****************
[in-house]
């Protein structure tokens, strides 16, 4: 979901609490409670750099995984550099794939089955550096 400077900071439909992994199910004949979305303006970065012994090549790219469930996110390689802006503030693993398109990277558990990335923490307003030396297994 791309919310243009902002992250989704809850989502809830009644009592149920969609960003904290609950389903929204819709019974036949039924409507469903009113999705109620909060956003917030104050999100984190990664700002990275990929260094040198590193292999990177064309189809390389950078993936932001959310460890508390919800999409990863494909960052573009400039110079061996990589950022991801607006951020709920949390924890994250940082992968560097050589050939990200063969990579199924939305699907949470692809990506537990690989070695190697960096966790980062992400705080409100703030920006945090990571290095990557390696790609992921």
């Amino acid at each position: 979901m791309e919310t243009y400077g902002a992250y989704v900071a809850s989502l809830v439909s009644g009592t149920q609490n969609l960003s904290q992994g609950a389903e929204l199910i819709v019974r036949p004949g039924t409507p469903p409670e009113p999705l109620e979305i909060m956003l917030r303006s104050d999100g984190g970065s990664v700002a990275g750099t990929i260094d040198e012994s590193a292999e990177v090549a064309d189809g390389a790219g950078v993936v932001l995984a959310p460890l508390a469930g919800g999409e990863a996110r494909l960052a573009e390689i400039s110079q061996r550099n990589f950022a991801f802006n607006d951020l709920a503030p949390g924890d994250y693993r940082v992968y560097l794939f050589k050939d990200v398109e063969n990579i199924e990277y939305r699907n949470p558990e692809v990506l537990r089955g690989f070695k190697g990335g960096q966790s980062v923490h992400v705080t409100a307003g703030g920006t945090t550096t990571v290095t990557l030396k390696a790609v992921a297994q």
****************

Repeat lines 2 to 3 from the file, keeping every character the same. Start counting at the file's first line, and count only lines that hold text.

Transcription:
């Protein structure tokens, strides 16, 4: 979901609490409670750099995984550099794939089955550096 400077900071439909992994199910004949979305303006970065012994090549790219469930996110390689802006503030693993398109990277558990990335923490307003030396297994 791309919310243009902002992250989704809850989502809830009644009592149920969609960003904290609950389903929204819709019974036949039924409507469903009113999705109620909060956003917030104050999100984190990664700002990275990929260094040198590193292999990177064309189809390389950078993936932001959310460890508390919800999409990863494909960052573009400039110079061996990589950022991801607006951020709920949390924890994250940082992968560097050589050939990200063969990579199924939305699907949470692809990506537990690989070695190697960096966790980062992400705080409100703030920006945090990571290095990557390696790609992921």
């Amino acid at each position: 979901m791309e919310t243009y400077g902002a992250y989704v900071a809850s989502l809830v439909s009644g009592t149920q609490n969609l960003s904290q992994g609950a389903e929204l199910i819709v019974r036949p004949g039924t409507p469903p409670e009113p999705l109620e979305i909060m956003l917030r303006s104050d999100g984190g970065s990664v700002a990275g750099t990929i260094d040198e012994s590193a292999e990177v090549a064309d189809g390389a790219g950078v993936v932001l995984a959310p460890l508390a469930g919800g999409e990863a996110r494909l960052a573009e390689i400039s110079q061996r550099n990589f950022a991801f802006n607006d951020l709920a503030p949390g924890d994250y693993r940082v992968y560097l794939f050589k050939d990200v398109e063969n990579i199924e990277y939305r699907n949470p558990e692809v990506l537990r089955g690989f070695k190697g990335g960096q966790s980062v923490h992400v705080t409100a307003g703030g920006t945090t550096t990571v290095t990557l030396k390696a790609v992921a297994q």